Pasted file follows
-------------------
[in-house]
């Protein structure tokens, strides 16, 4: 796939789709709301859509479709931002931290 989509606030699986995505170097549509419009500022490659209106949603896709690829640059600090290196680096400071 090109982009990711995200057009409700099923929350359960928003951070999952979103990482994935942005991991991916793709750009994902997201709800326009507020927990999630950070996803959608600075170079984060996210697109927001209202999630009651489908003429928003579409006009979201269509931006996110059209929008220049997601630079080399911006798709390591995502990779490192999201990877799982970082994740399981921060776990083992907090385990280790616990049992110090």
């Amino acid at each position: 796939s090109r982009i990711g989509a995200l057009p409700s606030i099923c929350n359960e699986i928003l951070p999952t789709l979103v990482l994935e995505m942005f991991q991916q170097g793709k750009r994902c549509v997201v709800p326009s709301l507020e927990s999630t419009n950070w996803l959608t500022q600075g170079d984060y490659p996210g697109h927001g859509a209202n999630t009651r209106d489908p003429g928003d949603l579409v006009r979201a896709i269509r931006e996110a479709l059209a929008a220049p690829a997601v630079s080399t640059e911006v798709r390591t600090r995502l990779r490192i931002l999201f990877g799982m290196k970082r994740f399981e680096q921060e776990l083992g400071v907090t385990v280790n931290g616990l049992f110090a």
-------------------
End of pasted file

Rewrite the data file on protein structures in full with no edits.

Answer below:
[in-house]
């Protein structure tokens, strides 16, 4: 796939789709709301859509479709931002931290 989509606030699986995505170097549509419009500022490659209106949603896709690829640059600090290196680096400071 090109982009990711995200057009409700099923929350359960928003951070999952979103990482994935942005991991991916793709750009994902997201709800326009507020927990999630950070996803959608600075170079984060996210697109927001209202999630009651489908003429928003579409006009979201269509931006996110059209929008220049997601630079080399911006798709390591995502990779490192999201990877799982970082994740399981921060776990083992907090385990280790616990049992110090």
């Amino acid at each position: 796939s090109r982009i990711g989509a995200l057009p409700s606030i099923c929350n359960e699986i928003l951070p999952t789709l979103v990482l994935e995505m942005f991991q991916q170097g793709k750009r994902c549509v997201v709800p326009s709301l507020e927990s999630t419009n950070w996803l959608t500022q600075g170079d984060y490659p996210g697109h927001g859509a209202n999630t009651r209106d489908p003429g928003d949603l579409v006009r979201a896709i269509r931006e996110a479709l059209a929008a220049p690829a997601v630079s080399t640059e911006v798709r390591t600090r995502l990779r490192i931002l999201f990877g799982m290196k970082r994740f399981e680096q921060e776990l083992g400071v907090t385990v280790n931290g616990l049992f110090a």